By living a life according to Gods plan can humans end the cycle of rebirth already in this life.
Sikhs believe in reincarnation after death - as do Hindus and Buddhists. However, Sikhs believe that by living a life according to Gods plan, humans can end the cycle of rebirth already in this life.
When death approaches, friends and relations are called in to be together with the dying person, and recite from the holy book Guru Granth Sahib. Death should not be a sorrowful occasion. It is "forbidden" to cry:
Death of which men are afraid, gives me nothing but joy!
It is through the gate of Death that one may unite with the Lord of Bliss.
(Saloka from Guru Granth Sahib p. 1365)
In Norway will a dead Sikh be washed at home or at the hospital, clothed in clean clothes and placed in a coffin ornamented with flowers and wreaths. If the deceased has fulfilled the baptismal ritual Amrit, five symbols of Sikh membership will also be included in the casket: Kesh (unclipped hair), Karra (iron bracelet), kachera (a special type of undergarment), kirpan (sword) and kangha (comb). Friends and relatives drive in procession to the crematorium. The cover is removed from the casket in order to give everyone a last view of the deceased. The dead person is carried into the crematory chapel, where the poem Sohila is recited. A male relative then follows the dead person into the cremation room in order to turn the switch that lights the cremation oven. The ashes are later collected for spreading in running water. The family normally sends the ashes to India, but the funeral law of 1996 allows the spreading of ashes in Norway when the Regional Commissioner has given permission.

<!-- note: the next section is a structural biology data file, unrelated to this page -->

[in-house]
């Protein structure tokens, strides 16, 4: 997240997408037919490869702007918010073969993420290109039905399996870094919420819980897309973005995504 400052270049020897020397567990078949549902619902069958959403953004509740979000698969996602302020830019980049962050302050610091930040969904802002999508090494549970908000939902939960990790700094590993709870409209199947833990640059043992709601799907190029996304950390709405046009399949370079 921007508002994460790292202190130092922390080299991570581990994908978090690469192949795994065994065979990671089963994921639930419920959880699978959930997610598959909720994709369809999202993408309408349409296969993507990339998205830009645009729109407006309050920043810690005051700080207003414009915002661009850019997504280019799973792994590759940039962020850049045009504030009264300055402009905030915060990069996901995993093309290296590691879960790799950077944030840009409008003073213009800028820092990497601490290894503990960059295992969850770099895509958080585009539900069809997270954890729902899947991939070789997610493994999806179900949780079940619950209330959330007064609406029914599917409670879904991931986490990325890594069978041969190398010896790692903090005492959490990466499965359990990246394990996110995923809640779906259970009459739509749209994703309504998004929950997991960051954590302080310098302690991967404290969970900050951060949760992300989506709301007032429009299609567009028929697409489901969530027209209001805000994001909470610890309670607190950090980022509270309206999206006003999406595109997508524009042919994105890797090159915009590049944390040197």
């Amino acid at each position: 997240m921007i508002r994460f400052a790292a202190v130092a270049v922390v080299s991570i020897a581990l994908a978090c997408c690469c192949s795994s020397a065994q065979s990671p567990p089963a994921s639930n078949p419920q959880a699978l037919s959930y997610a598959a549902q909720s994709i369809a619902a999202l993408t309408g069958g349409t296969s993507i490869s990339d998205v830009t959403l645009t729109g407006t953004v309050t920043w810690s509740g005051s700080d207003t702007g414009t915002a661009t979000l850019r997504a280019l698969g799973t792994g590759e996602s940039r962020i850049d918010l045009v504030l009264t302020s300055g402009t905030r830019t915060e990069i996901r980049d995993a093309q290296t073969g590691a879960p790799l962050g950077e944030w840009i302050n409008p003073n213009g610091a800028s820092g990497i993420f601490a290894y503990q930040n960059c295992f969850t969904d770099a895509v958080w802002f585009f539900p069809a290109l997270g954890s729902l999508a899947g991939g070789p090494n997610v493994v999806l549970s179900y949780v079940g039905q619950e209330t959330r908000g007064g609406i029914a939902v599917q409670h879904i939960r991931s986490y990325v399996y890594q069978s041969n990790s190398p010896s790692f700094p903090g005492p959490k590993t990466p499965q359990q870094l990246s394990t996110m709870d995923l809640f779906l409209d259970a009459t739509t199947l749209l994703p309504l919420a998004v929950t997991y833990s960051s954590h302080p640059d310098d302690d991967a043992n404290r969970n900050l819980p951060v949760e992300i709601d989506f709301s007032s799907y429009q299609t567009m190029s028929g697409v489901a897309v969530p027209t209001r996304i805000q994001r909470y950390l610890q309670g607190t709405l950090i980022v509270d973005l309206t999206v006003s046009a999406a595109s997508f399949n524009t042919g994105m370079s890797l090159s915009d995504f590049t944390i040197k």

The mourners assemble after the cremation at either the gurduara temple or privately for recitation of the poems Ramkali Sad, Anand Sahib and Ardas, as well as the distribution of parsad, a kind of bread/pudding which is a symbol of Gods blessing.
For ten days after the death, Guru Granth Sahib will be read or sung regularly in order to ease the sorrows of the family. The soul of the dead person needs no further assistance, though, as it is already together with God.